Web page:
more » ... ized ≥4 times over 18-24 months. Hepcidin levels were compared to ferritin and hemoglobin levels using multivariable repeated measures regression models. Hepcidin, ferritin and hemoglobin levels declined with increasing frequency of donation in the first-time/reactivated females. Hepcidin and ferritin levels correlated well with each other (Spearman's correlation of 0.74), but on average hepcidin varied more between donations for a given donor relative to ferritin. In a multivariable repeated measures regression model the predicted inter-donation decline in hemoglobin varied as a function of hepcidin and ferritin; hemoglobin was 0.51 g/dL lower for subjects with low (≤45.7 ng/mL) or decreasing hepcidin and low ferritin (≤26 ng/mL), and was essentially zero for other subjects including those with high (>45.7 ng/mL) or increasing hepcidin and low ferritin (≤26 ng/mL) levels (P<0.001). In conclusion, hepcidin levels change rapidly in response to dietary iron needed for erythropoiesis. The dynamic regulation of hepcidin in the presence of a low levels of ferritin suggests that plasma hepcidin concentration may provide clinically useful information about an individual's iron status (and hence capacity to tolerate repeated blood donations) beyond that of ferritin alone. Clinicaltrials.gov identifier: NCT00097006 ABSTRACT © F e r r a t a S t o r t i F o u n d a t i o n N o c o m m e r c i a l u s e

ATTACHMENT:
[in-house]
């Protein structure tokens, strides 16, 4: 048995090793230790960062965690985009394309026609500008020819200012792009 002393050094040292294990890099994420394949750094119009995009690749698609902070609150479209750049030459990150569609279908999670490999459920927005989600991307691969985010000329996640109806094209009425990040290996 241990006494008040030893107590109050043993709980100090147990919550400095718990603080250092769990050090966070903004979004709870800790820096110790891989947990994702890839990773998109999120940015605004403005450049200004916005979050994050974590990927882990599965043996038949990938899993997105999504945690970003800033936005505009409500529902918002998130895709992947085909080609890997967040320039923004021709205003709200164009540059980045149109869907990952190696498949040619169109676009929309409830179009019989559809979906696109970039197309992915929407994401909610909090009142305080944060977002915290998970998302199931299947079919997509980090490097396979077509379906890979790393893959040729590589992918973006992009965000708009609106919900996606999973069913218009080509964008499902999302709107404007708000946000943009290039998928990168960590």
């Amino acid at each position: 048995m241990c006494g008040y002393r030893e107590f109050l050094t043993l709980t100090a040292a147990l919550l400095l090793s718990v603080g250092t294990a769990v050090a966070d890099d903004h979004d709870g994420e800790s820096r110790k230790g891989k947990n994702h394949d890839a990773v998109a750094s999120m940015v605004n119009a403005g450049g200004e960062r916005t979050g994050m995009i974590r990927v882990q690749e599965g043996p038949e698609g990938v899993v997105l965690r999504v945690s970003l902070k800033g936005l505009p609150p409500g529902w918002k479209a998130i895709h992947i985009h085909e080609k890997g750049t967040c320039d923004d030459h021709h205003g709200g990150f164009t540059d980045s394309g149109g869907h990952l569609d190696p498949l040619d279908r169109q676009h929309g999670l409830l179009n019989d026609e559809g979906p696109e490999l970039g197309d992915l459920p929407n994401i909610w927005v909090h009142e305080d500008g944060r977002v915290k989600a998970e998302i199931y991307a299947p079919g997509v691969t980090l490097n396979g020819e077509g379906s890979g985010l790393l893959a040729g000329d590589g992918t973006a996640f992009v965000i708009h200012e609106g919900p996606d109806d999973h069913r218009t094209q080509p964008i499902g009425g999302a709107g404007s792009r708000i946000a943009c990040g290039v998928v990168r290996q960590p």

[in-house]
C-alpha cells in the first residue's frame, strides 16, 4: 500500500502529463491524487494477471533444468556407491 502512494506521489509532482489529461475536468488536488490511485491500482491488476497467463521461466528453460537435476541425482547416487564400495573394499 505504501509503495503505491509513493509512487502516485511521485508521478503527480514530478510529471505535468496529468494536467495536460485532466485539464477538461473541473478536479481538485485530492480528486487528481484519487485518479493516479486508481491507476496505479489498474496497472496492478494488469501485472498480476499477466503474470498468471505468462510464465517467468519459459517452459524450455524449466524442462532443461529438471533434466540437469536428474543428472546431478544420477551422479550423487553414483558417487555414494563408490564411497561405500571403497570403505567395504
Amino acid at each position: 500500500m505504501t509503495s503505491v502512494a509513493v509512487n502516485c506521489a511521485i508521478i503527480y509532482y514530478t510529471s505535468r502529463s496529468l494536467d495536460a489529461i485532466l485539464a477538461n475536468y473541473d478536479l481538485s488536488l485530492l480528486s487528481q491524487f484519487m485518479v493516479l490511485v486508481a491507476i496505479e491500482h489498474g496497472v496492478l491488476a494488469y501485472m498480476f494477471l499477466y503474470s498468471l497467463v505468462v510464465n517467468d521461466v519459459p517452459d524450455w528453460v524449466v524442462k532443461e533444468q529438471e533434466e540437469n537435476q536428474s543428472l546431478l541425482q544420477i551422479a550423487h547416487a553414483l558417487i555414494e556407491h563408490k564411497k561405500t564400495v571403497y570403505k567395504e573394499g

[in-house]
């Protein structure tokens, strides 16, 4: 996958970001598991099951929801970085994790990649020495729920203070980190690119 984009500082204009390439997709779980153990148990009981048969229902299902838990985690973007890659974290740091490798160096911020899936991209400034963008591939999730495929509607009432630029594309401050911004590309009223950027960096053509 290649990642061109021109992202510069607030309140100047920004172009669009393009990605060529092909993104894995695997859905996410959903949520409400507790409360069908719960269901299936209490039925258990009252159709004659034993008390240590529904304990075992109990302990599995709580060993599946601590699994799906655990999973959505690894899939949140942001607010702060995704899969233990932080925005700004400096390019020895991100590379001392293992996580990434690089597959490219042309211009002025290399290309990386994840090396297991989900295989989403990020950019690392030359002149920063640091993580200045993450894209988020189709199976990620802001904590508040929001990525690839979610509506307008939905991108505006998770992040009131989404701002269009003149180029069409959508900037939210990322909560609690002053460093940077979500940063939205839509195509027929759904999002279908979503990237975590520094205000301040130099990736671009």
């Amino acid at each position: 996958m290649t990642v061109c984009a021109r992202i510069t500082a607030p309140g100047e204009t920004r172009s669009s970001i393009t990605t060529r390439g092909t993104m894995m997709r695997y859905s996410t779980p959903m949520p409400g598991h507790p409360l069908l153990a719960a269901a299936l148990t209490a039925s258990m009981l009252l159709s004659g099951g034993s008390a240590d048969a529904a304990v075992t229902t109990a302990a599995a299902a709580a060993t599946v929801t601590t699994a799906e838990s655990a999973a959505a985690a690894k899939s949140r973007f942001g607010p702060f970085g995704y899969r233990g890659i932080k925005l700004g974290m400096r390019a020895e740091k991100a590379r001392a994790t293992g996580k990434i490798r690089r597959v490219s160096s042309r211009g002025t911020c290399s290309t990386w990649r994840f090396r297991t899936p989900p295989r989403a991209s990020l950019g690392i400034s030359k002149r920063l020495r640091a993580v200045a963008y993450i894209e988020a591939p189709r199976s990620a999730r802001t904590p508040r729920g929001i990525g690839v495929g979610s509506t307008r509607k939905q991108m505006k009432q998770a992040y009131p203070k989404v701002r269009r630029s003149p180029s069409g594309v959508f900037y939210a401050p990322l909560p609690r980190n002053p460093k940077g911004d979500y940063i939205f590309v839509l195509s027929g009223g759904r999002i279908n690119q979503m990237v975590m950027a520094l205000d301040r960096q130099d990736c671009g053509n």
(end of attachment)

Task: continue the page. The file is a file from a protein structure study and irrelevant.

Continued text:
doi:10.3324/haematol.2012.070979 pmid:23445875 pmcid:PMC3729915 fatcat:ejudl6fp2jfovoqsgumelng6h4

The effect of COVID-19 public health measures on nationally notifiable diseases in Australia: preliminary analysis

Amy Bright, Anna-Jane Glynn-Robinson, Stacey Kane, Rose Wright, Nathan Saul
2020 Communicable Diseases Intelligence  
1 Ms Stacey Kane 1 Ms Rose Wright 1 Dr Nathan Saul 1 1.  ...  unspecified duration 1,242 1,417 1,088 14% 30% ) . ) health.gov.au/cdi Commun Dis Intell (2018) 2020;44 (https://doi.org/10.33321/cdi.2020.44.85) Epub 5/11/2020 Ms Amy Bright 1 Ms Anna-Jane Glynn-Robinson  ... 
doi:10.33321/cdi.2020.44.85 pmid:33147428 fatcat:3tf3h32kffey3l65ezbs4q73um

Lighting as a Service That Provides Simultaneous 3D Imaging and Optical Wireless Connectivity

Johannes Herrnsdorf, Jonathan McKendry, Mark Stonehouse, Laurence Broadbent, Glynn C. Wright, Martin D. Dawson, Michael J. Strain
2018 2018 IEEE Photonics Conference (IPC)  
2018) Lighting as a service that provides simultaneous 3D imaging and optical wireless connectivity. In: 2018 IEEE Photonics Conference. IEEE, Piscataway, NJ. ISBN 9781538653586 , http://dx. Abstract-Light-emitting diodes enable optical wireless data transmission and advanced imaging methods such as photometric stereo-imaging. Both, wireless communications into a scene and 3D imaging of that scene is enabled in parallel using the same set of LEDs thus providing lighting-based infrastructure e.g. for automated agents.
doi:10.1109/ipcon.2018.8527294 fatcat:4ve3j6sl25bt7pyayk7fqw3poe

Broad-Leaf Weed Detection in Pasture

Wenhao Zhang, Mark F. Hansen, Timothy N. Volonakis, Melvyn Smith, Lyndon Smith, Jim Wilson, Graham Ralston, Laurence Broadbent, Glynn Wright
2018 2018 IEEE 3rd International Conference on Image, Vision and Computing (ICIVC)